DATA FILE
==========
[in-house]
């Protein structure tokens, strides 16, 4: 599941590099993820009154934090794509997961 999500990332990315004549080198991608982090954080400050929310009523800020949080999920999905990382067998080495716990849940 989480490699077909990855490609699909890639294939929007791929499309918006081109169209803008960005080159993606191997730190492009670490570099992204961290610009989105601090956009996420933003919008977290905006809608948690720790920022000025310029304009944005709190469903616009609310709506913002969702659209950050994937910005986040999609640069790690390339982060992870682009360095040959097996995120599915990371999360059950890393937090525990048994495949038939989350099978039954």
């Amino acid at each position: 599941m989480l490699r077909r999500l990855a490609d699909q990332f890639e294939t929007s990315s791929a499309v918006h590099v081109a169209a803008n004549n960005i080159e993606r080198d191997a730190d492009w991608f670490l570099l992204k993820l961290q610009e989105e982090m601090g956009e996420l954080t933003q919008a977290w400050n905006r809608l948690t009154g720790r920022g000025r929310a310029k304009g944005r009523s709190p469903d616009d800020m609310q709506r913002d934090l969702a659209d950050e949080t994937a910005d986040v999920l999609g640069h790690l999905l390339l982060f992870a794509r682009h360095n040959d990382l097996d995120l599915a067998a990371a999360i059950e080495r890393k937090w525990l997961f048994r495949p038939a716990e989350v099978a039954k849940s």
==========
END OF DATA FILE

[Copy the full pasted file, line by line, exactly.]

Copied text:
[in-house]
């Protein structure tokens, strides 16, 4: 599941590099993820009154934090794509997961 999500990332990315004549080198991608982090954080400050929310009523800020949080999920999905990382067998080495716990849940 989480490699077909990855490609699909890639294939929007791929499309918006081109169209803008960005080159993606191997730190492009670490570099992204961290610009989105601090956009996420933003919008977290905006809608948690720790920022000025310029304009944005709190469903616009609310709506913002969702659209950050994937910005986040999609640069790690390339982060992870682009360095040959097996995120599915990371999360059950890393937090525990048994495949038939989350099978039954």
């Amino acid at each position: 599941m989480l490699r077909r999500l990855a490609d699909q990332f890639e294939t929007s990315s791929a499309v918006h590099v081109a169209a803008n004549n960005i080159e993606r080198d191997a730190d492009w991608f670490l570099l992204k993820l961290q610009e989105e982090m601090g956009e996420l954080t933003q919008a977290w400050n905006r809608l948690t009154g720790r920022g000025r929310a310029k304009g944005r009523s709190p469903d616009d800020m609310q709506r913002d934090l969702a659209d950050e949080t994937a910005d986040v999920l999609g640069h790690l999905l390339l982060f992870a794509r682009h360095n040959d990382l097996d995120l599915a067998a990371a999360i059950e080495r890393k937090w525990l997961f048994r495949p038939a716990e989350v099978a039954k849940s």